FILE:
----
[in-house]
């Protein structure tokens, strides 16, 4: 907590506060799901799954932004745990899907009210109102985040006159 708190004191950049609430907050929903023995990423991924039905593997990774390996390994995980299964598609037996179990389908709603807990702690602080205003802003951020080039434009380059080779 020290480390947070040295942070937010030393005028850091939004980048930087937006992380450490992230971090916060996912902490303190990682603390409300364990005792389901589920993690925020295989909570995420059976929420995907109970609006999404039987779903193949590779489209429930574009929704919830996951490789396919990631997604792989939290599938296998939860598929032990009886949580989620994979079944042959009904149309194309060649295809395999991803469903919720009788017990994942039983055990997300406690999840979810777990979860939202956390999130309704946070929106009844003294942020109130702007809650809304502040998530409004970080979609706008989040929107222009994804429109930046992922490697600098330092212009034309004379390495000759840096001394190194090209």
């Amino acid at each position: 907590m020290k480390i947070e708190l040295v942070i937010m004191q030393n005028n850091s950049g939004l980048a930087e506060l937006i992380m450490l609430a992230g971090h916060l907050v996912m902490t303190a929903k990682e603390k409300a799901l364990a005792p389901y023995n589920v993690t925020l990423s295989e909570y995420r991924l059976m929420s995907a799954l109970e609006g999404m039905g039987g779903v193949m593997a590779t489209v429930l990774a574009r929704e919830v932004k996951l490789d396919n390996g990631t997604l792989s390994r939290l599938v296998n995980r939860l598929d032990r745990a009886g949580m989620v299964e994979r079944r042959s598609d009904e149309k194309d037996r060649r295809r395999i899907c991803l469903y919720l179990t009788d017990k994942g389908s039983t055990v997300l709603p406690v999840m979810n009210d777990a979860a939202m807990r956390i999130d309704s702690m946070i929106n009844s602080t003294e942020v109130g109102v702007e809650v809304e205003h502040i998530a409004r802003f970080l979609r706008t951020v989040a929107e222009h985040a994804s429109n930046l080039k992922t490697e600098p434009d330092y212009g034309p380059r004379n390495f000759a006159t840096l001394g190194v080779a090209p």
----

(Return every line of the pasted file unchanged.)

[in-house]
């Protein structure tokens, strides 16, 4: 907590506060799901799954932004745990899907009210109102985040006159 708190004191950049609430907050929903023995990423991924039905593997990774390996390994995980299964598609037996179990389908709603807990702690602080205003802003951020080039434009380059080779 020290480390947070040295942070937010030393005028850091939004980048930087937006992380450490992230971090916060996912902490303190990682603390409300364990005792389901589920993690925020295989909570995420059976929420995907109970609006999404039987779903193949590779489209429930574009929704919830996951490789396919990631997604792989939290599938296998939860598929032990009886949580989620994979079944042959009904149309194309060649295809395999991803469903919720009788017990994942039983055990997300406690999840979810777990979860939202956390999130309704946070929106009844003294942020109130702007809650809304502040998530409004970080979609706008989040929107222009994804429109930046992922490697600098330092212009034309004379390495000759840096001394190194090209």
């Amino acid at each position: 907590m020290k480390i947070e708190l040295v942070i937010m004191q030393n005028n850091s950049g939004l980048a930087e506060l937006i992380m450490l609430a992230g971090h916060l907050v996912m902490t303190a929903k990682e603390k409300a799901l364990a005792p389901y023995n589920v993690t925020l990423s295989e909570y995420r991924l059976m929420s995907a799954l109970e609006g999404m039905g039987g779903v193949m593997a590779t489209v429930l990774a574009r929704e919830v932004k996951l490789d396919n390996g990631t997604l792989s390994r939290l599938v296998n995980r939860l598929d032990r745990a009886g949580m989620v299964e994979r079944r042959s598609d009904e149309k194309d037996r060649r295809r395999i899907c991803l469903y919720l179990t009788d017990k994942g389908s039983t055990v997300l709603p406690v999840m979810n009210d777990a979860a939202m807990r956390i999130d309704s702690m946070i929106n009844s602080t003294e942020v109130g109102v702007e809650v809304e205003h502040i998530a409004r802003f970080l979609r706008t951020v989040a929107e222009h985040a994804s429109n930046l080039k992922t490697e600098p434009d330092y212009g034309p380059r004379n390495f000759a006159t840096l001394g190194v080779a090209p």